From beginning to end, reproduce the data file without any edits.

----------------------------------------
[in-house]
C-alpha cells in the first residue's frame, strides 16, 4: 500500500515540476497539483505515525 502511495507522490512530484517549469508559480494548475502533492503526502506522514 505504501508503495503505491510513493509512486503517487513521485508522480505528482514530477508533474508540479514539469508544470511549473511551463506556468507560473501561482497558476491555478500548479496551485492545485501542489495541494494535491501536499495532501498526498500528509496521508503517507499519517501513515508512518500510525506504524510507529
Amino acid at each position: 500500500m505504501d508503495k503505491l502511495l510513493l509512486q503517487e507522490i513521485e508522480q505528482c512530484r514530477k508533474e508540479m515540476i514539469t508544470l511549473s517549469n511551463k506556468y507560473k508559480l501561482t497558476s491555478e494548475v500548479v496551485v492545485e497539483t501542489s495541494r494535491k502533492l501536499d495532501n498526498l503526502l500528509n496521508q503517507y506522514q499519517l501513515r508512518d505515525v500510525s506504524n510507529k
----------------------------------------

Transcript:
[in-house]
C-alpha cells in the first residue's frame, strides 16, 4: 500500500515540476497539483505515525 502511495507522490512530484517549469508559480494548475502533492503526502506522514 505504501508503495503505491510513493509512486503517487513521485508522480505528482514530477508533474508540479514539469508544470511549473511551463506556468507560473501561482497558476491555478500548479496551485492545485501542489495541494494535491501536499495532501498526498500528509496521508503517507499519517501513515508512518500510525506504524510507529
Amino acid at each position: 500500500m505504501d508503495k503505491l502511495l510513493l509512486q503517487e507522490i513521485e508522480q505528482c512530484r514530477k508533474e508540479m515540476i514539469t508544470l511549473s517549469n511551463k506556468y507560473k508559480l501561482t497558476s491555478e494548475v500548479v496551485v492545485e497539483t501542489s495541494r494535491k502533492l501536499d495532501n498526498l503526502l500528509n496521508q503517507y506522514q499519517l501513515r508512518d505515525v500510525s506504524n510507529k